For privacy, I’ll call her “My New Friend.” We met in a grief-counseling session.

It’s not been a year since I lost my mother, so when I received another letter from the hospice team that helped me through the most overwhelming year of my life, I decided to show up to the support group they recommended. I thought, if nothing else, I’ll get a story out of it.

“One of the worst times is around six months after your loss,” the counselor said. “It’s when people stop asking how you’re doing and you’re left alone with your grief.” Bingo.

My friends think I’m over it because I pretend I’m over it. Our conversations on the phone don’t include the subject of grief. They include things like, “Oh, did you see Hillary on ‘Jon Stewart’ last night?” Or, “Can you believe what’s happened to Queen Anne Avenue? So tragic! So typical!”

But neither of us brings up our mothers. In one way, it feels as if we are trying to deny our own mortality; in another, it’s a relief to talk about anything else. But that doesn’t mean grief doesn’t build up until it spills out unexpectedly.

For instance, that new ad where iPhones are marketed to toddlers still in their car seats made me cry out, “It’s the end of innocence!” Though, in reality, of course, it’s only the end of — sniff-sniff — mine.

I knew there was something seriously wrong when our 90-degree weather didn’t cheer me up. Generally, such warmth lifts any blues right out of me.

I knew it again when I learned of my new book publication, and I was, like, “Yeah, whatever” — like a mother about to give birth to her ninth child.

Why? Because my mother would have baked a lasagna and bragged to all her friends. (My father is more concerned about the money this title will or will not make. The answer, believe me, is no lasagna.)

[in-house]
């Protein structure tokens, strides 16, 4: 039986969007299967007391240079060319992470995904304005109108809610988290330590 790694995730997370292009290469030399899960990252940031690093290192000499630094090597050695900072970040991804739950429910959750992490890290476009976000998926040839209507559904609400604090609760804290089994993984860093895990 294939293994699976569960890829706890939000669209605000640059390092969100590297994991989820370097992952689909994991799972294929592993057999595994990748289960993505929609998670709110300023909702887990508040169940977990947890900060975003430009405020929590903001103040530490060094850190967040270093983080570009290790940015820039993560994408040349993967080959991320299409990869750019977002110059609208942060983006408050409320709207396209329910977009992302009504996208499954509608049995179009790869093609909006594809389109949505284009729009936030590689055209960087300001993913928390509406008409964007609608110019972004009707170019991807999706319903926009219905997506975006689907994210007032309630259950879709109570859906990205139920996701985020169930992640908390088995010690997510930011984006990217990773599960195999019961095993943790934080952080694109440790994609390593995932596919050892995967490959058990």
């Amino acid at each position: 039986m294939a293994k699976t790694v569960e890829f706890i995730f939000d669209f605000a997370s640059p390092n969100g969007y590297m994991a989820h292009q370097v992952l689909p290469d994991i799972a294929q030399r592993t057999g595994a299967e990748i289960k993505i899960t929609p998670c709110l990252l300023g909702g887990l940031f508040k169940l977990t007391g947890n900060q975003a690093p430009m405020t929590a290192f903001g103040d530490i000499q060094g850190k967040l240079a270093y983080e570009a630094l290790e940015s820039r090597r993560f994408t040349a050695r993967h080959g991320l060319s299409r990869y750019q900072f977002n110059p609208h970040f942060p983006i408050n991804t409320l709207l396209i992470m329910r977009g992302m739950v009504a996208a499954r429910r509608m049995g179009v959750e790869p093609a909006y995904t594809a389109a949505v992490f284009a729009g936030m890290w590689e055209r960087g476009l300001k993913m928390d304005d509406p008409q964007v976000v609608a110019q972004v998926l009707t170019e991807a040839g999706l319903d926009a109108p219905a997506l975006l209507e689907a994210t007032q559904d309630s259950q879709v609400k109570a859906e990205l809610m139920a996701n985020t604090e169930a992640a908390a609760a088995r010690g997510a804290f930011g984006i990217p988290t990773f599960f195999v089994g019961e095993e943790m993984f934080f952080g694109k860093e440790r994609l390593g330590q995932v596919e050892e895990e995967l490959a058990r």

And I knew it because nothing feels quite right — there’s always a snag.

Sharing stories

When it was my turn to “share my loss” at the session, I decide to tell a story about my mother, how she was never one to mince words. How, when I was excited about taking my first pre-ballet class — I must have been 5 or 6 — she said she signed me up so she could have 45 minutes to herself once a week.

And she wasn’t shy about saying so — not to me, not to my teacher and not to any of the other moms who tried to sit next to her.

Right up through Ballet I, when 45 minutes stretched to an hour, I could see her sitting across the street on the wooden bench in front of the A&P, smoking her cigarette and staring up at the sky as if it saved her from having to decide what to do with the rest of her life.

She smoked all the time. I remember she said smoking was the only way to feel sophisticated, as if smoking could prove you had class.

Once, I overheard her say to my father — after he told her how she stank like an ashtray — that without her cigarettes, “I feel less like myself.”

I don’t know why I thought to tell this particular story to a group of strangers, but everyone ooh and aahed. They thought I was just hilarious.

Next, My New Friend spoke. Her story moved us beyond oohing and aahing. Actually, it paralyzed us.

When she was finished, she thanked us for listening and passed out homemade cookies — sugar cookies. You would think we were her own family.

Why does it seem like it’s the one who has lost the most who remembers to give to everyone else? Just what did My New Friend lose?

Part two of “My New Friend” to follow next month.

MARY LOU SANELLI’s latest book is “Among Friends.” Visit her website: To comment on this column, write to